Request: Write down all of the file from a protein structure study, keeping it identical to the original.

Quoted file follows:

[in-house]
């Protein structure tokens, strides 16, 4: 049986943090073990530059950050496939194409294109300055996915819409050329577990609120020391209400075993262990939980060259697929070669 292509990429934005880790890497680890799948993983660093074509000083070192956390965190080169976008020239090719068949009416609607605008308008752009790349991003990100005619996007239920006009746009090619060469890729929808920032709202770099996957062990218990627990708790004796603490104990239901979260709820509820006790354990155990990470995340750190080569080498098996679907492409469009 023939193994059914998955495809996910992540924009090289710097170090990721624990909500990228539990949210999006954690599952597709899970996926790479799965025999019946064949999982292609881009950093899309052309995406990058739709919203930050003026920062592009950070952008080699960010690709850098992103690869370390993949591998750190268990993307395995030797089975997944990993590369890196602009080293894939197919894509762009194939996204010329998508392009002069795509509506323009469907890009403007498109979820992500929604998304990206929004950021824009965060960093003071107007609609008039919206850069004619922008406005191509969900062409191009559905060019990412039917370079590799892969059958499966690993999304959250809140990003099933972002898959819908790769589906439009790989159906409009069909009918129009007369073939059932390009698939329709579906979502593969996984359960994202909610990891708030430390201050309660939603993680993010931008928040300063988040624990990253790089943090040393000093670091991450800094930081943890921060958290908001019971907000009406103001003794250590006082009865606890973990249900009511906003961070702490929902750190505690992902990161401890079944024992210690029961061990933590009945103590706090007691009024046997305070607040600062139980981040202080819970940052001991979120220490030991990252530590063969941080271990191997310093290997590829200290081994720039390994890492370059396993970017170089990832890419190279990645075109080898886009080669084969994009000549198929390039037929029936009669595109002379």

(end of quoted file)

[in-house]
């Protein structure tokens, strides 16, 4: 049986943090073990530059950050496939194409294109300055996915819409050329577990609120020391209400075993262990939980060259697929070669 292509990429934005880790890497680890799948993983660093074509000083070192956390965190080169976008020239090719068949009416609607605008308008752009790349991003990100005619996007239920006009746009090619060469890729929808920032709202770099996957062990218990627990708790004796603490104990239901979260709820509820006790354990155990990470995340750190080569080498098996679907492409469009 023939193994059914998955495809996910992540924009090289710097170090990721624990909500990228539990949210999006954690599952597709899970996926790479799965025999019946064949999982292609881009950093899309052309995406990058739709919203930050003026920062592009950070952008080699960010690709850098992103690869370390993949591998750190268990993307395995030797089975997944990993590369890196602009080293894939197919894509762009194939996204010329998508392009002069795509509506323009469907890009403007498109979820992500929604998304990206929004950021824009965060960093003071107007609609008039919206850069004619922008406005191509969900062409191009559905060019990412039917370079590799892969059958499966690993999304959250809140990003099933972002898959819908790769589906439009790989159906409009069909009918129009007369073939059932390009698939329709579906979502593969996984359960994202909610990891708030430390201050309660939603993680993010931008928040300063988040624990990253790089943090040393000093670091991450800094930081943890921060958290908001019971907000009406103001003794250590006082009865606890973990249900009511906003961070702490929902750190505690992902990161401890079944024992210690029961061990933590009945103590706090007691009024046997305070607040600062139980981040202080819970940052001991979120220490030991990252530590063969941080271990191997310093290997590829200290081994720039390994890492370059396993970017170089990832890419190279990645075109080898886009080669084969994009000549198929390039037929029936009669595109002379």